Any container can become a planter

As long as you make some drainage holes in the bottom, you don’t need to spend lots of money on fancy containers to grow your flowers and plants in.  Old car tyres, teapots, buckets…I have even used an old toilet to make a bit of a feature!

 

Shop at the discount stores, not just the garden centre

Stores as diverse as Aldi, B&M, Home Bargains and Lidl have great deals on plants, compost and tools. It is worth keeping an eye. They tend to be much cheaper than garden centre prices, but you need to get them soon after they arrive as they aren’t looked after as well.

Check out the reduced section in the garden centre

I have bought tons of stuff from the discounted sections in the past. A perennial plant or shrub that is looking a bit sorry for itself can be coaxed back to full health and last for many years.

Look for plants and tools at the boot sale

Boot sales are increasingly good places to find great value plants. You can often find decent second-hand garden tools as well.

Make do and mend

Mr Shoestring is generally reluctant to throw anything away! This can be a pain as I am a minimalist at heart, but it does mean he repairs rather than throws away and has a part for most occasions when something needs a repair.  He repaired a small hole in a plastic watering can with bath sealant and welded a spare piece of metal to the bottom of a rusty wheelbarrow. Both are still in use years later!

Sow wildflower seeds

Obviously, if you sow wildflowers the birds and bees will love you for it. However, a wild approach also saves money. A small wild flower patch in your garden will cost very little to create initially and then self-seed forever.

 

 

You can read one of my blog posts on wildlife friendly gardening and its benefits here.

Think of your garden as an outdoor gym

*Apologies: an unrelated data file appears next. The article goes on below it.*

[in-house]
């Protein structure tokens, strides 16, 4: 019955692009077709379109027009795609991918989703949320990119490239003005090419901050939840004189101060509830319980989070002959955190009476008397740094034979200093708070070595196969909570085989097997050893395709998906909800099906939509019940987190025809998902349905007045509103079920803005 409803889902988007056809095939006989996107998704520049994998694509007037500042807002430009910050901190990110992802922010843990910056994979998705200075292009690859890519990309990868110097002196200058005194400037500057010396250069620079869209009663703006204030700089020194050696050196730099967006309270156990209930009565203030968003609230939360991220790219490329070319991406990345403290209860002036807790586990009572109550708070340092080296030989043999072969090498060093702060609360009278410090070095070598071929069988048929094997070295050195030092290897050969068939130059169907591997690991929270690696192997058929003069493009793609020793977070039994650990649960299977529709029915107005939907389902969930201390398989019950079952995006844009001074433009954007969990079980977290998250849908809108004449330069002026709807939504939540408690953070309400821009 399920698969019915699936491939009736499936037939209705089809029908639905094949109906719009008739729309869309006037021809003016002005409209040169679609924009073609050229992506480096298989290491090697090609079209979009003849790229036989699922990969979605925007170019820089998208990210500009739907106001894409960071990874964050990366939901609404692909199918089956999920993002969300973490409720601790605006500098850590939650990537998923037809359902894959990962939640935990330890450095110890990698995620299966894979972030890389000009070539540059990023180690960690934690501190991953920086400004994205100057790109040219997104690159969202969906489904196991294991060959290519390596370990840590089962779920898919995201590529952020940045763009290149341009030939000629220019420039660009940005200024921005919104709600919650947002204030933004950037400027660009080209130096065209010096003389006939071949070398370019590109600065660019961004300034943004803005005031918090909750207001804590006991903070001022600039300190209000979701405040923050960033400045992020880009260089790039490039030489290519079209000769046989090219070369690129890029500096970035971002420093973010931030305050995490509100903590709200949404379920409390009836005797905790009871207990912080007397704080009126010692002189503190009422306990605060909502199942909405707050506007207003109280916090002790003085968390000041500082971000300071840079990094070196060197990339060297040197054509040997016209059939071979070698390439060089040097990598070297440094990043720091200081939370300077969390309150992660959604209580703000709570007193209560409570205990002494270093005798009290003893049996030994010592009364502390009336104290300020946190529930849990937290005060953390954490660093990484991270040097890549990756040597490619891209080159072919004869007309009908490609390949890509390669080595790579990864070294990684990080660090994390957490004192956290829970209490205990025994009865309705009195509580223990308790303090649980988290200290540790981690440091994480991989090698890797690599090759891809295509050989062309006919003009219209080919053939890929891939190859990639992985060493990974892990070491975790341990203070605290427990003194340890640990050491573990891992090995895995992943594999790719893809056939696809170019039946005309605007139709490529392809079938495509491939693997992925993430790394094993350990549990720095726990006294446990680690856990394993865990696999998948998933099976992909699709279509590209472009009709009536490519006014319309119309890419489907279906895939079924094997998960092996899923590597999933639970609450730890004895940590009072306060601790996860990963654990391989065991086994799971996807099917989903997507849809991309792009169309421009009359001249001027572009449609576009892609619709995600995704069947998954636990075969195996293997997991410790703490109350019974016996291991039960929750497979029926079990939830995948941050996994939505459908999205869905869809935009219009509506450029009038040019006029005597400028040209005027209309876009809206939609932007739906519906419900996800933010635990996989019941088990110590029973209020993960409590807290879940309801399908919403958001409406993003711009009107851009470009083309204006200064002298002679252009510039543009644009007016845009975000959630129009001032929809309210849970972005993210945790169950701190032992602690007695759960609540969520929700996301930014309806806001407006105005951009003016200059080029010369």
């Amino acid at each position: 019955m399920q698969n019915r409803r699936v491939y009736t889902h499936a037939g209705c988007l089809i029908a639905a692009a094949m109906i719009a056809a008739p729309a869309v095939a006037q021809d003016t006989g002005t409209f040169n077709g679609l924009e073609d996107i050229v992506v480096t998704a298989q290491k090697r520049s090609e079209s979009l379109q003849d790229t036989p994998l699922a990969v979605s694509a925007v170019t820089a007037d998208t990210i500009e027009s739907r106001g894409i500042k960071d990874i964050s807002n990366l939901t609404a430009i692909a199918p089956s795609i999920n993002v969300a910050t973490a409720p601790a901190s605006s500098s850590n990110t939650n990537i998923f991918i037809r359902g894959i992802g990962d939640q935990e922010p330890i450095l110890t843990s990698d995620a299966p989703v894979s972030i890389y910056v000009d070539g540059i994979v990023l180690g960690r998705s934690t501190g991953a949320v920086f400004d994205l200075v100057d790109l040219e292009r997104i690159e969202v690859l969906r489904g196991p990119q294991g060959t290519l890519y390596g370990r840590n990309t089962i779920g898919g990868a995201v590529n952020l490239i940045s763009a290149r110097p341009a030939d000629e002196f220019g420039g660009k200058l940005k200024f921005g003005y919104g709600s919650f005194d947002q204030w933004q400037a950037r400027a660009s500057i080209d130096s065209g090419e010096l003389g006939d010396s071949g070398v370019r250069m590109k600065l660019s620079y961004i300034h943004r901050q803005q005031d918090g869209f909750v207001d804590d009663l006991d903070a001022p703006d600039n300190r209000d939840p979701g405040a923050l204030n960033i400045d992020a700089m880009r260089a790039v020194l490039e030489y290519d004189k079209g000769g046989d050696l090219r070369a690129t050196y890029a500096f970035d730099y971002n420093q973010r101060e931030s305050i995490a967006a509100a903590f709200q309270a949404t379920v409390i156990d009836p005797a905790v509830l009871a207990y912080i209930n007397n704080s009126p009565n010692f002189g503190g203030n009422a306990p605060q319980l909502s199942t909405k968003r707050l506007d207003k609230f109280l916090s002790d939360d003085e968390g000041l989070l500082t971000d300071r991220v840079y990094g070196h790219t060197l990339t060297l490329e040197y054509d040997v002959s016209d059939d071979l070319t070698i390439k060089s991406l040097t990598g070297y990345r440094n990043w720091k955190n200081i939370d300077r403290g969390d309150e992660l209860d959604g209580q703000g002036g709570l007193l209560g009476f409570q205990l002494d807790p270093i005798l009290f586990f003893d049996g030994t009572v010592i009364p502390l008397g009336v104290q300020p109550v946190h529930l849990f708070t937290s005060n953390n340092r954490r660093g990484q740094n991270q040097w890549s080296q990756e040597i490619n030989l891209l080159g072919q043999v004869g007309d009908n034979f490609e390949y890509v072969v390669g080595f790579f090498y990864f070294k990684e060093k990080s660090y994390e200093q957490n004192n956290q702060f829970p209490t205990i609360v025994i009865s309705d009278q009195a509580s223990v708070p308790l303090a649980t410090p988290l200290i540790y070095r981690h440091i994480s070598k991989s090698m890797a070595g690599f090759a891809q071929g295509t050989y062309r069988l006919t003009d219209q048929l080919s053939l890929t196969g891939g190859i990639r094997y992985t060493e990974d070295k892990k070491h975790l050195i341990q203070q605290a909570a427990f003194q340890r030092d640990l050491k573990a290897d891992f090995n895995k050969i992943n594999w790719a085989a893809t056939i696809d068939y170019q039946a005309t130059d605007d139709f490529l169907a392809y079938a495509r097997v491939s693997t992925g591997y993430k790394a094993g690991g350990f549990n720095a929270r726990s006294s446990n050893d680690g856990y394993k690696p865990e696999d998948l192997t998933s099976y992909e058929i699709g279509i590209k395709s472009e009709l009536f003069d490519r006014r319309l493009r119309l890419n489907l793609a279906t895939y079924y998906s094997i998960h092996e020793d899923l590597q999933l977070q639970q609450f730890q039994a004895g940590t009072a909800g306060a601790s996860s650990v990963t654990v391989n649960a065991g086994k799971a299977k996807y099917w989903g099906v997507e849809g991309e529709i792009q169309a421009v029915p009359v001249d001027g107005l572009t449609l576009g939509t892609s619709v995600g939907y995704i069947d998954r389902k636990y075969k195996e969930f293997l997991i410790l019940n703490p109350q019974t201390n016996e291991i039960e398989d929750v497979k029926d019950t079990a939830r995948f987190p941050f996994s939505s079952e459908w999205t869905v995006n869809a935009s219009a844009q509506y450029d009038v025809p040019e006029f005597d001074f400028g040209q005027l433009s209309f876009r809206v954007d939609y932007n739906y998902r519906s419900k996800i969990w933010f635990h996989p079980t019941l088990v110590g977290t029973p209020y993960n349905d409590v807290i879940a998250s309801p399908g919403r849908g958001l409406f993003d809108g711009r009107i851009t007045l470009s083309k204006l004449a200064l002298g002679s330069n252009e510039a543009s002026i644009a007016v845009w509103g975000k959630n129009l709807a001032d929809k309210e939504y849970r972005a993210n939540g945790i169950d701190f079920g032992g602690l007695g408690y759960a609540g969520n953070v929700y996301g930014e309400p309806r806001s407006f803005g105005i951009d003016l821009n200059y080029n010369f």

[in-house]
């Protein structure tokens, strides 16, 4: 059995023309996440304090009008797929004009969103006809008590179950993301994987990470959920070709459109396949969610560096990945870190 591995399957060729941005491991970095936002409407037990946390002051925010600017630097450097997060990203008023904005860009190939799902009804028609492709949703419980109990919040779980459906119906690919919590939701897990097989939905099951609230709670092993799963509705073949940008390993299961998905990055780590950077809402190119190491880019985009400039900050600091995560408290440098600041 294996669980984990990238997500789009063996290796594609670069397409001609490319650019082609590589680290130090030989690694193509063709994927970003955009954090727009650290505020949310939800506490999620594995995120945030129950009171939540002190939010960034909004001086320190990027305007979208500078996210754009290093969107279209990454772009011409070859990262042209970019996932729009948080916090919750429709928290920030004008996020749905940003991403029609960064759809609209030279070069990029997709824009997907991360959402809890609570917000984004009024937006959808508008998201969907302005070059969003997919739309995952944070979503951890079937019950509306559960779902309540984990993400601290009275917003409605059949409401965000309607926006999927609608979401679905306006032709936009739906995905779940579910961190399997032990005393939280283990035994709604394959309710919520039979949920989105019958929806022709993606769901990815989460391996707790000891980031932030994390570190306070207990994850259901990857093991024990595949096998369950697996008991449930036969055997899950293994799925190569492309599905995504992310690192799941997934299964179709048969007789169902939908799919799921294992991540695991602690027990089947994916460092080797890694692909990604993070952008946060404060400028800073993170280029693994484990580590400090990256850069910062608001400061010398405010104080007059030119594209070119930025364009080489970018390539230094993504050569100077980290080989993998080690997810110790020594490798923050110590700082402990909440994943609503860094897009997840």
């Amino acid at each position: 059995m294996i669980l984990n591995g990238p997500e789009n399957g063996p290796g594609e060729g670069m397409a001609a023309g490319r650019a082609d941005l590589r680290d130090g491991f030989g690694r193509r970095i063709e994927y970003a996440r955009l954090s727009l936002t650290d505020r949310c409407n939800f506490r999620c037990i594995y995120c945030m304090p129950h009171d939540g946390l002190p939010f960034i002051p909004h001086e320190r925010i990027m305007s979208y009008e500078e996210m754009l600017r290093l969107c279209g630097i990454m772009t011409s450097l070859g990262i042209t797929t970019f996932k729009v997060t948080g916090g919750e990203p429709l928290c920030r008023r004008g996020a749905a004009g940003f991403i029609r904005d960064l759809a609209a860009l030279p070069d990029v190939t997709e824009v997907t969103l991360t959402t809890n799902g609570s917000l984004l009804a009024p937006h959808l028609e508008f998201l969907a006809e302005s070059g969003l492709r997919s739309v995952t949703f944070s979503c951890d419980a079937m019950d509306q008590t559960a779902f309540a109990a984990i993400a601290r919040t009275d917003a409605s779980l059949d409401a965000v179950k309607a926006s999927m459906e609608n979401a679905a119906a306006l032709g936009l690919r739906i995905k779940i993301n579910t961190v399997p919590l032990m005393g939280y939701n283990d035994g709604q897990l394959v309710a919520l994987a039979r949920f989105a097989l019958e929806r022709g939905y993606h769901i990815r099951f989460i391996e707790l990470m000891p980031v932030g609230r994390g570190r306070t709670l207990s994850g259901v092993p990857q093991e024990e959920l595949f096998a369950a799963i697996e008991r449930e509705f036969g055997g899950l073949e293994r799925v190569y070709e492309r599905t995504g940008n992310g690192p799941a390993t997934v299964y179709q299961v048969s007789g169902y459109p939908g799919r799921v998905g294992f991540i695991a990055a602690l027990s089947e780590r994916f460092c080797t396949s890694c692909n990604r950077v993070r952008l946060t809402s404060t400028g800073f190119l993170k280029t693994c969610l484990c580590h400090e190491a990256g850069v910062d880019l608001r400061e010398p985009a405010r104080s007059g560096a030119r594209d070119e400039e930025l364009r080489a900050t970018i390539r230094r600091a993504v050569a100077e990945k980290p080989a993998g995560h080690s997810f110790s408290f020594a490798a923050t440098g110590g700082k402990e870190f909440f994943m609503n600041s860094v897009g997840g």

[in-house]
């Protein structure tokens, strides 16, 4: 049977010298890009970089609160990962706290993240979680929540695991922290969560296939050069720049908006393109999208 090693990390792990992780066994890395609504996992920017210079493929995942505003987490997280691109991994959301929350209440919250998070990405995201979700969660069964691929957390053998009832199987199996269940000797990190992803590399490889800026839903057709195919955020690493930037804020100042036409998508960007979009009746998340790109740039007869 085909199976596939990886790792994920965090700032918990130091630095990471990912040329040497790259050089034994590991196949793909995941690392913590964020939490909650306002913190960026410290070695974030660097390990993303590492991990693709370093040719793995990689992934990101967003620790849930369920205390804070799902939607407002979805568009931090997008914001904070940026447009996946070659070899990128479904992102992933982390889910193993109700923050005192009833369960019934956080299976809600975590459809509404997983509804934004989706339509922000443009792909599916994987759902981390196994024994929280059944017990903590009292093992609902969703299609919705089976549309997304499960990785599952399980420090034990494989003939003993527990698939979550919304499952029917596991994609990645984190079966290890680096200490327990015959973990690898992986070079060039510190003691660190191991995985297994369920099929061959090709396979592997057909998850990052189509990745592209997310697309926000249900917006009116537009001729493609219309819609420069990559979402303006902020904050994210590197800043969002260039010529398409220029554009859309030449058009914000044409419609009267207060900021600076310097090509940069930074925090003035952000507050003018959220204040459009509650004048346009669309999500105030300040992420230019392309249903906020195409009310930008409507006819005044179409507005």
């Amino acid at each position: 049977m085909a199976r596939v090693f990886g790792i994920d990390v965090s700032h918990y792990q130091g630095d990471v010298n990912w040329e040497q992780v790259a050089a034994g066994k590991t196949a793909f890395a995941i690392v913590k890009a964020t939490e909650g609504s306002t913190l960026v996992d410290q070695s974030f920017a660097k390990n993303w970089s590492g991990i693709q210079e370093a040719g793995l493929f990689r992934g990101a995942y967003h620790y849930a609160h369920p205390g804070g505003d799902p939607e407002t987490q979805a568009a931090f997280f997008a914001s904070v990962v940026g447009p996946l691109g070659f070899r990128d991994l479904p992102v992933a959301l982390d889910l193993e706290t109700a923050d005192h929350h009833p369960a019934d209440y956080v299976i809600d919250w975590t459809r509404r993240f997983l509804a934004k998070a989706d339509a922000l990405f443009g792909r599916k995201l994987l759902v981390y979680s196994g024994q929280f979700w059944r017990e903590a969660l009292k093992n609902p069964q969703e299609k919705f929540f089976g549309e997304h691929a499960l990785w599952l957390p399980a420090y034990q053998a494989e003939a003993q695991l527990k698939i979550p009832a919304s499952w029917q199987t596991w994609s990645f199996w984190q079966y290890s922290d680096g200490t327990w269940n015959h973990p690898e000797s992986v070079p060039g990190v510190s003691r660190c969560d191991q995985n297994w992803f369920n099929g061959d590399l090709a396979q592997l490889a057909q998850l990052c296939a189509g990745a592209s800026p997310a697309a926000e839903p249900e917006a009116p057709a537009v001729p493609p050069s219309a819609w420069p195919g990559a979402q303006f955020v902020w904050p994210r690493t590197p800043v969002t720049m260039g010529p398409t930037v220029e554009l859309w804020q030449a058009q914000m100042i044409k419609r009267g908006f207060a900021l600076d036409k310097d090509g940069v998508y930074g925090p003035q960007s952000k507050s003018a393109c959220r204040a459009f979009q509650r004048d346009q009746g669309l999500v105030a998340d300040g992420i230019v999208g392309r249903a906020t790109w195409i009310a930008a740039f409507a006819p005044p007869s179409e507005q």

Digging, lugging heavy pots and compost bags about, pruning and weeding are really good exercise. Who needs to pay for a gym membership? If you have children, they will likely be happy for your company and will either join in or run off to play. Small children love to plant seeds and see them grow, so this is a cheap form of family entertainment.

Grow your own to reduce your grocery budget

We are far from self-sufficient, but we save a lot of money each summer growing some of our own food. We have courgettes, tomatoes, runner beans, spinach, chillies, cucumbers, pumpkins, black and redcurrants, apples and plums this year. Sometimes we grow more, depending on our free time. We store a lot in the freezer too.

Keep yogurt pots for seedlings

Or any little pots you have! You don’t have to busy special plant pots and will accumulate them anyway. If you make little holes in the bottom for drainage, an ice cream container will make a good seed tray too.

Cut up plastic containers to make plant labels

Similarly, you don’t need to buy special plant tags. Invest in a permanent marker pen and cut up any old plastic container to use instead.

Avoid the hose pipe

Collect rainwater, especially if you are on a meter. Local councils often have very cheap deals on water butts to dot around your garden. You can also use grey water – the water from your bath and washing up – to water your plants.

Read more about our frugal garden and my budget gardening tips here.